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    Central Model Performance with Older Computers

    Does syncing with central from a slower computer (2.13 ghz processor, 500HDD) adversely affect model performance when others syncing to the same model have a (3.10 ghz processor, 500 SSD)? My concern is the wait time of a slower computer may be affecting the performance of the model for the entire team.
    Bettisworth North

    #2
    Is your model is on the local shared drive? Or revit server?

    Keep a tab on the model size. It shouldn't exceed 300mb.


    Sent from my iPhone using Tapatalk Pro
    " Purpose may point you in the right direction but it's passion that propels you" - Travis McAshan

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      #3
      I've heard Autodesk staff make that claim in support situations and it was mentioned in the last version of their best practices white paper that I saw a few years back. In that they cautioned that the least capable computer in a group that's active on a project can negatively affect the group as whole. I'd expect that disparity would need to be pretty pronounced to really be noticeable, but since you're asking...

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        #4
        Originally posted by Steve_Stafford View Post
        I've heard Autodesk staff make that claim in support situations and it was mentioned in the last version of their best practices white paper that I saw a few years back. In that they cautioned that the least capable computer in a group that's active on a project can negatively affect the group as whole. I'd expect that disparity would need to be pretty pronounced to really be noticeable, but since you're asking...
        Steve, the benchmark results (see images) of the slowest computer (5 year old T7500 w/ duel 2.13 ghz processors, 60 gb ram, 500HDD) pales in performance to the newer (T5810 w/ 3.10 ghz processor, 32 gb ram, 500 SSD). Currently we have upwards of 13 end users swc on one project with a mix of computers, including several older T7500's. In this case, could there be a revit server central model performance hit based on the slowest computer?

        T5810 - 3.10 ghz processor - 32 gb RAM.jpgT7500 - 2.13 ghz duel processors - 60 gb RAM.jpg
        Bettisworth North

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          #5
          Charles-

          Since i was working this weekend, i pinged some smarter people than i (at Autodesk... Thanks for the info, Kyle), to see what they had to say. Here is what they came up with, in an unofficial conversation:

          During minute to minute element borrowing (touching the elements while modeling, etc) its very unlikely there will be a noticeable degradation for other users due to one user having a slower computer. Element borrowing is very lightweight, computing requirement wise. But, that leaves the process of SWC:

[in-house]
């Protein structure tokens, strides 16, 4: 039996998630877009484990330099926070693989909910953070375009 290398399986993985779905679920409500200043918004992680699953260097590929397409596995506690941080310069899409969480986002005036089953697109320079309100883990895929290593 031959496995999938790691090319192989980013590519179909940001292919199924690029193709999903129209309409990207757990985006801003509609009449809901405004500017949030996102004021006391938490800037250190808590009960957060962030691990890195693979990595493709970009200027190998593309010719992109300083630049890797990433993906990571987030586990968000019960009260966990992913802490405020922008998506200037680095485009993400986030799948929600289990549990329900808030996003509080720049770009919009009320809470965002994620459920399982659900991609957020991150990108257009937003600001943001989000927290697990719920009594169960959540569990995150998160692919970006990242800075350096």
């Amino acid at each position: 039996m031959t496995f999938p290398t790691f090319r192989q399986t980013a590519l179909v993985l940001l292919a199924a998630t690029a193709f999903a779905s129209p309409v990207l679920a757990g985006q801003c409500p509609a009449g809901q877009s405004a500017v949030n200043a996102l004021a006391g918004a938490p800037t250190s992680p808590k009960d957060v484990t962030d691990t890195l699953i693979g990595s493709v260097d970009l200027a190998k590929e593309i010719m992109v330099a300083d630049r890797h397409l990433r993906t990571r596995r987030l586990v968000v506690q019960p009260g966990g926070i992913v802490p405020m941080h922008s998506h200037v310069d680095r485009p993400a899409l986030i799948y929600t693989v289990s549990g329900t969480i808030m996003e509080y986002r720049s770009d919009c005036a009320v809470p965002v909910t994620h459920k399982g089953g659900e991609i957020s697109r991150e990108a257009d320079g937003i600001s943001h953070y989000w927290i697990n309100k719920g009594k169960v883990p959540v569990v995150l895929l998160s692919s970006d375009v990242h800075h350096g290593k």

SWC has a large overhead with regards to the CPU, because of the demands of Reload Latest. But here is where it gets interesting:

          During a SWC, when you are pushing data TO the model, thats when other folks get the key (locked out) so they cant do work for a few seconds. But, the PUSH of data isnt the majority of the time of the SWC... Thats the Reload Latest. And how the RL behaves, depends on the type of worksharing:

          1. Standard worksharing: Other users are locked out during Reload Latest, as well
          2. Revit Server: Other users are NOT locked out during Reload Latest
          3. Cloud Worksharing: Other users are NOT locked out during Reload Latest

          All that to say, it doesnt "sound like" in my opinion, there would be a noticeable impact on the rest of the team. Since the majority of the *hang up* team members feel is during RL (which doesnt seem to tax CPU's all that much).

          Thanks Kyle, for providing information about RABBIT. =) (Google speech-to-text never gets Revit correct... We both know the struggle is real... LOL)
          Aaron "selfish AND petulant" Maller |P A R A L L A X T E A M | Practice Technology Implementation
          @Web | @Twitter | @LinkedIn | @Email

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            #6
            To add a little more detail to Aaron's post above. The biggest "slow down" we've seen in support situations associated with relatively slower hardware running on Revit Server & Cloud Worksharing, is the Reload Latest loop. This happens if the "slow" machine - let's call this "machine A" - starts a SWC, which carries out a Reload Latest as the first operation.